The House on Mango Street Questions and Answers
by Sandra Cisneros

The House on Mango Street book cover
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In The House on Mango Street, why does Esperanza say, "All brown all around, we are safe"?

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Ellen Heath eNotes educator | Certified Educator

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In Sandra Cisneros’s The House on Mango Street, the passage that you refer to takes place in Chapter 12. Cisneros writes:

All brown all around, we are safe. But watch us drive into a neighborhood of another color and our knees go shakity-shake and our car windows get rolled up tight and our eyes look straight. Yeah. That is how it goes and goes.

This quote refers to Esperanza’s sense of self, which is in part informed by her cultural identity. Esperanza is saying that in her neighborhood, they are surrounded by people who look like them and face the same struggles that they do because of their race. She recognizes that people of different colors who come into their neighborhood are afraid, unnecessarily, because of their own prejudices and racism.

At the same time, Esperanza feels that once they leave the safety of their own neighborhood, they are subjected to the prejudices of those of other races and cultures, and that can be frightening. By “That is how it goes and goes,” Esperanza means it is a cycle that doesn’t end.

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Jamie Wheeler eNotes educator | Certified Educator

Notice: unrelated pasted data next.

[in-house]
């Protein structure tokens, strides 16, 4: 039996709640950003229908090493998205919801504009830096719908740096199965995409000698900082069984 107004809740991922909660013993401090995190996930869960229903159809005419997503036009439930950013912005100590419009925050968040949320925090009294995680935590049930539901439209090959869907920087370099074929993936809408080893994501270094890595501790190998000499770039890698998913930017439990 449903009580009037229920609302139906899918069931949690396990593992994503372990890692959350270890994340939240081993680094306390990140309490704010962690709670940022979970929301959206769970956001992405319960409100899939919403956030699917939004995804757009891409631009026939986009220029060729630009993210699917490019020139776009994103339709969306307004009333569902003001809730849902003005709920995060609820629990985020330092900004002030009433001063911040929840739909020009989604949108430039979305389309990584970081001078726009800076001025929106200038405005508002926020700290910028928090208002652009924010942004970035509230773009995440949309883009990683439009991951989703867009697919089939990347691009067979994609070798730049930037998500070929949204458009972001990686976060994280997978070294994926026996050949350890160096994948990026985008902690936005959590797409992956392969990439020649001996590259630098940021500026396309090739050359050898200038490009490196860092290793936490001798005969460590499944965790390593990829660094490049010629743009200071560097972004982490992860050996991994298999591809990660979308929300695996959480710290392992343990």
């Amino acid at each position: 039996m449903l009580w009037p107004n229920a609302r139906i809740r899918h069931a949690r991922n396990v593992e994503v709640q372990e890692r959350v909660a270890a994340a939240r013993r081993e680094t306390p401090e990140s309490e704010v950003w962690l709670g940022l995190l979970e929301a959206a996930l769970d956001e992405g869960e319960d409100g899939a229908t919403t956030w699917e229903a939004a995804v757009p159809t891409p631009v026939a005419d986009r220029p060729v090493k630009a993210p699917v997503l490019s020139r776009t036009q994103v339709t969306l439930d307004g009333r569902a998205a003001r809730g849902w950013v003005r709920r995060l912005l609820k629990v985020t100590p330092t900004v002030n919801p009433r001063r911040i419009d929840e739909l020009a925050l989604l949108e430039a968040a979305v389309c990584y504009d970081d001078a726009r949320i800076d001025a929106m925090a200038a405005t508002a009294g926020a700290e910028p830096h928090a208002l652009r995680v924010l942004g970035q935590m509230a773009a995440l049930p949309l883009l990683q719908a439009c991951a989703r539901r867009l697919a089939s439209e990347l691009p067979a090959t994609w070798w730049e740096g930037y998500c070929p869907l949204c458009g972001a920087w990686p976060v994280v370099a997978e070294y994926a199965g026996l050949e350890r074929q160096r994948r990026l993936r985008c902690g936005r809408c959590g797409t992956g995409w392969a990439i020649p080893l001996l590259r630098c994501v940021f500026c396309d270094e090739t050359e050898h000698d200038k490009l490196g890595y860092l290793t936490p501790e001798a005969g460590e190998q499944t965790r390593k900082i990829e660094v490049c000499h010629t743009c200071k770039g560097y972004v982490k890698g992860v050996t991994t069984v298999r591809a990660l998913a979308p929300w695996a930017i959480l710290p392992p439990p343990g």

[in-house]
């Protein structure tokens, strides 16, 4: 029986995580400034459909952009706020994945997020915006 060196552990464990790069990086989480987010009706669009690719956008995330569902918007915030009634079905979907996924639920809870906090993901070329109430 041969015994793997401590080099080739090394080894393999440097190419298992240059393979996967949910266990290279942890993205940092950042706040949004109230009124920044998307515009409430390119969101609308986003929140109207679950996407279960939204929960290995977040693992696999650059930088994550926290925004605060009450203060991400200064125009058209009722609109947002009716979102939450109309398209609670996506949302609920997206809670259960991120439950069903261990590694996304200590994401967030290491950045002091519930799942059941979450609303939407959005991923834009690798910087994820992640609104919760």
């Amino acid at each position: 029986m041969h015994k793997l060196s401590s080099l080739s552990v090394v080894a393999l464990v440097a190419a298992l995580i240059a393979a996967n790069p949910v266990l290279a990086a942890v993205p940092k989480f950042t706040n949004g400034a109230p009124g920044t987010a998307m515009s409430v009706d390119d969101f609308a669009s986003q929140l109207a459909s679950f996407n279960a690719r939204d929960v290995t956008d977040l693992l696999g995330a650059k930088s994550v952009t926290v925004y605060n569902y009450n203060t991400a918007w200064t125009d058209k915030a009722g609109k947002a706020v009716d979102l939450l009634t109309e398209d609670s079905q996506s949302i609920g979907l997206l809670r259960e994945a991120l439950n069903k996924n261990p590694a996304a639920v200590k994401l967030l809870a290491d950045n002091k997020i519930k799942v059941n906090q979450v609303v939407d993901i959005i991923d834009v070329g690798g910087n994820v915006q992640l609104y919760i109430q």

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This quote comes from the chapter, "Those Who Don't." The meaning of Esperanza's statement, "All brown, all around, we are safe," bespeaks the reality of racial division and prejudice that exists in the segregated world of contemporary society for Latinos and Latinas living in Chicago in the mid 1980s.

Esperanza has already witnessed the clashes of racial identity in previous chapters. She never truly feels safe and comfortable unless she is among her own race. She has felt the discomfort of being in an integrated school where she is perceived as the "other" ("Our Good Day"), has seen her cousin's friend Louie arrested for being in the wrong place at the wrong time ("Louie, His Cousin, and His Other Cousin"), and other injustices that have nothing to do with character but everything to do with prejudice. This is why Esperanza says when able to relax in her own environment,

"All around brown, we are safe. But watch us drive into a neighborhood of another color and our knees go shakity-shake and our car windows get rolled up tight and our eyes look straight. Yeah. That's how it goes."

Other neighborhoods have proved dangerous, causing the fear. Their car is secured to keep the friends safe. Their eyes look forward to keep from inviting trouble.

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